All acids, including carbonic, break down any rock over time. The point of the acid test for limestones is that it releases CO2 bubbles, causing a fizz = instant indication of carbonate minerals. For best results, you should do as Rex indicated and also powder the surface if possible (use a nail or file) as some carbonates will not react even on fresh surfaces.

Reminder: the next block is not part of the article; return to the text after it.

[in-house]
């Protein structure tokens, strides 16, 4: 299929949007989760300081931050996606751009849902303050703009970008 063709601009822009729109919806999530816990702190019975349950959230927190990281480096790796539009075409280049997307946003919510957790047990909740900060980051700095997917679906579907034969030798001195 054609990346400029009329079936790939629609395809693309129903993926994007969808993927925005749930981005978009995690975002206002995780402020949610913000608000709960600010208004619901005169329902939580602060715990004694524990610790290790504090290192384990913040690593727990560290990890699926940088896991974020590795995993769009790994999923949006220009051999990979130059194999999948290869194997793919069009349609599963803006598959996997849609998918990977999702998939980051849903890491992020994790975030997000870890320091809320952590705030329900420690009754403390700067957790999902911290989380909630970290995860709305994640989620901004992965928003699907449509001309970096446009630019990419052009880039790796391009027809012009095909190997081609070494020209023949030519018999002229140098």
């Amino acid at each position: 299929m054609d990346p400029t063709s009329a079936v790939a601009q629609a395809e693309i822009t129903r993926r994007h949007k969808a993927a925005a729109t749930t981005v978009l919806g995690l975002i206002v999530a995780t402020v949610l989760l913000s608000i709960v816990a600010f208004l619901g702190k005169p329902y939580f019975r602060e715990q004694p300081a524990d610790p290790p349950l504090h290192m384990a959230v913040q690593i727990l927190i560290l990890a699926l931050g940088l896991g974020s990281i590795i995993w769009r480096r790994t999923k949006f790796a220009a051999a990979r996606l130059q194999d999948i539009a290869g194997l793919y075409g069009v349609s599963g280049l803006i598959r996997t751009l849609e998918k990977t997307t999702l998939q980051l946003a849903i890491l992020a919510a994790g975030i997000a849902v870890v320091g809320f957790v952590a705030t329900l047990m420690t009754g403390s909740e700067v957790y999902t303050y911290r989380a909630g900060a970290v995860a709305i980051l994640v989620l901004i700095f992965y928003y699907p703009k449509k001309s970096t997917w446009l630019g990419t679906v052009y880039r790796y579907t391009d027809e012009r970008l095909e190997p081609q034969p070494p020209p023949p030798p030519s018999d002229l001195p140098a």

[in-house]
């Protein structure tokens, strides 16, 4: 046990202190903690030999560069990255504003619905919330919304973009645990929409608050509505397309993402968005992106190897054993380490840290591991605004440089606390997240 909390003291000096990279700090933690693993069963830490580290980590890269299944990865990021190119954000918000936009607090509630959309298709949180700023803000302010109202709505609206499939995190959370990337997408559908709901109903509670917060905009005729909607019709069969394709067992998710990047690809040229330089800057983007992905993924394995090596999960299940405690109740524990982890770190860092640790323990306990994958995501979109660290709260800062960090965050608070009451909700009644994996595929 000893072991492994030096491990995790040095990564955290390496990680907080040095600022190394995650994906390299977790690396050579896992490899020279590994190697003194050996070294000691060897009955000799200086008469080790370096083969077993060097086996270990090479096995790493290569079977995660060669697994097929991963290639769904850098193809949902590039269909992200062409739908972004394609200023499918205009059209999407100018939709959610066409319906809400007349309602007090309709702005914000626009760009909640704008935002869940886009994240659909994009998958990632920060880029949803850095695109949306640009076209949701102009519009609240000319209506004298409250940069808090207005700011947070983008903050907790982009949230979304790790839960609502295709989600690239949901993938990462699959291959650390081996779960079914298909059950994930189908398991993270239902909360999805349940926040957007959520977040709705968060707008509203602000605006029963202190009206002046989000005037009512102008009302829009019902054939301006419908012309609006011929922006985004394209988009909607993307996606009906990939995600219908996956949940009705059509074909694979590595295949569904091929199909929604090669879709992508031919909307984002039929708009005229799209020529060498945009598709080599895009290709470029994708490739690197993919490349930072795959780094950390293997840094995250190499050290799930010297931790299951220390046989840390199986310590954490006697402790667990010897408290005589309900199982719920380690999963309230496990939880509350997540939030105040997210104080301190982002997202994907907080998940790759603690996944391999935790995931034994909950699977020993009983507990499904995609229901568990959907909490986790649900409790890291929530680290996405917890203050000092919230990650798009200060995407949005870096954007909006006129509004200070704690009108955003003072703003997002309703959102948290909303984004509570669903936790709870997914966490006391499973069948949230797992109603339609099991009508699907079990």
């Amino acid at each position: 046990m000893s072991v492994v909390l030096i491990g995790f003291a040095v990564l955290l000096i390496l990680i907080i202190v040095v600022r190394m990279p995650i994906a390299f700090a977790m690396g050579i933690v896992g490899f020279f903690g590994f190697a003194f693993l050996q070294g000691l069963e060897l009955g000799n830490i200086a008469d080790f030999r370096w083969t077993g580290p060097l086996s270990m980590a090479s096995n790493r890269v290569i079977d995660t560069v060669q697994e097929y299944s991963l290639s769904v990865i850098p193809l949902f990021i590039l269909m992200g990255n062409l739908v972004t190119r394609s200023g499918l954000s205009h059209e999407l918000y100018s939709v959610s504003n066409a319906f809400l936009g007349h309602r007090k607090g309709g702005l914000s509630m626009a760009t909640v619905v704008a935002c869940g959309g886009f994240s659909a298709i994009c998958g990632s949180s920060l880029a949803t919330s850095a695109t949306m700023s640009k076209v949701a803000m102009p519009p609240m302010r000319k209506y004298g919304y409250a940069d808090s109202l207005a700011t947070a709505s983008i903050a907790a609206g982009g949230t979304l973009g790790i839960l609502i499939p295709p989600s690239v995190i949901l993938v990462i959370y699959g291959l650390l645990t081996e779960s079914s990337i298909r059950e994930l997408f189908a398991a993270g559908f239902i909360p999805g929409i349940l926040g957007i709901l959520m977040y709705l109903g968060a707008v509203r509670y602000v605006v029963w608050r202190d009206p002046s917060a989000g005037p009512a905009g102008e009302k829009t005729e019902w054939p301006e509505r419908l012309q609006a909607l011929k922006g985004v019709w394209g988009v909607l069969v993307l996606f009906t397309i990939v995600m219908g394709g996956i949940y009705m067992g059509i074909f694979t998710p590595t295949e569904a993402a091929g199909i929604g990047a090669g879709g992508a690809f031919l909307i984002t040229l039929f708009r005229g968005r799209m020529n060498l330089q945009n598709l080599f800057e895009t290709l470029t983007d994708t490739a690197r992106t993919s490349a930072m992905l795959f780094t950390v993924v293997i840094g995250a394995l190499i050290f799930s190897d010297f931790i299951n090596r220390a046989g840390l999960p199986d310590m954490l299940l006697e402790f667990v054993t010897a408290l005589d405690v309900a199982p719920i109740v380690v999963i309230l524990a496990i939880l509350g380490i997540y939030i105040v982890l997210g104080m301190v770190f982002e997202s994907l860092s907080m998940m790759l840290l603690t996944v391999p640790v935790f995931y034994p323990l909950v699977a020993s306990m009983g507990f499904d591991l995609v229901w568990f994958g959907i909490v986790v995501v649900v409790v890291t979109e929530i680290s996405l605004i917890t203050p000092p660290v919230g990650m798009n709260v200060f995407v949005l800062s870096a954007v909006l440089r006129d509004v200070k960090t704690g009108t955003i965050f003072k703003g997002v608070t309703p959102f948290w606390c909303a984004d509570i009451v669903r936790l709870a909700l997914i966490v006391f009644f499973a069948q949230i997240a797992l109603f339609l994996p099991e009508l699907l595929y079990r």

Keep in mind that even though a rock may not be a carbonate, it may still end up releasing Ca (and/or Mg, Na and K) and creating CO3, raising pH (slowly) over time. Especially with CO2 injection. Most igneous rocks ("granite") will be like this. This is how limestone formed in the first place. If you do regular water changes I'd presume this problem to be moot.